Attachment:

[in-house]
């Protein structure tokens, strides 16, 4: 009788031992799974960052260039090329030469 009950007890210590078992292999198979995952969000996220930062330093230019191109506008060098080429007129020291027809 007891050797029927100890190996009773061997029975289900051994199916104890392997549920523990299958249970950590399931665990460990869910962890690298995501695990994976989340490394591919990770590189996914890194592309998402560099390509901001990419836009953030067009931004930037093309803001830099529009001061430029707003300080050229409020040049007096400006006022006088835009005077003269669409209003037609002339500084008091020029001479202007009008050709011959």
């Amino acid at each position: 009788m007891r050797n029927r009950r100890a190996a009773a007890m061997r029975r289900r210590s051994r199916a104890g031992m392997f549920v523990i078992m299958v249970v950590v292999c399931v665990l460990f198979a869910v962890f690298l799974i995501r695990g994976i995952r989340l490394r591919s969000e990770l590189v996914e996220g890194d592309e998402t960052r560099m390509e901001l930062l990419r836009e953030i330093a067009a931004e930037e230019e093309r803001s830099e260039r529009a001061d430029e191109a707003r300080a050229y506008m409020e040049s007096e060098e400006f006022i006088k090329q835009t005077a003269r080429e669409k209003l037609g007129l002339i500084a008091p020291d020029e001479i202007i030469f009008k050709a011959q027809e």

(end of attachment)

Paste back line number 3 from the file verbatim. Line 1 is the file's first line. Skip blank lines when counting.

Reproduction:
């Amino acid at each position: 009788m007891r050797n029927r009950r100890a190996a009773a007890m061997r029975r289900r210590s051994r199916a104890g031992m392997f549920v523990i078992m299958v249970v950590v292999c399931v665990l460990f198979a869910v962890f690298l799974i995501r695990g994976i995952r989340l490394r591919s969000e990770l590189v996914e996220g890194d592309e998402t960052r560099m390509e901001l930062l990419r836009e953030i330093a067009a931004e930037e230019e093309r803001s830099e260039r529009a001061d430029e191109a707003r300080a050229y506008m409020e040049s007096e060098e400006f006022i006088k090329q835009t005077a003269r080429e669409k209003l037609g007129l002339i500084a008091p020291d020029e001479i202007i030469f009008k050709a011959q027809e």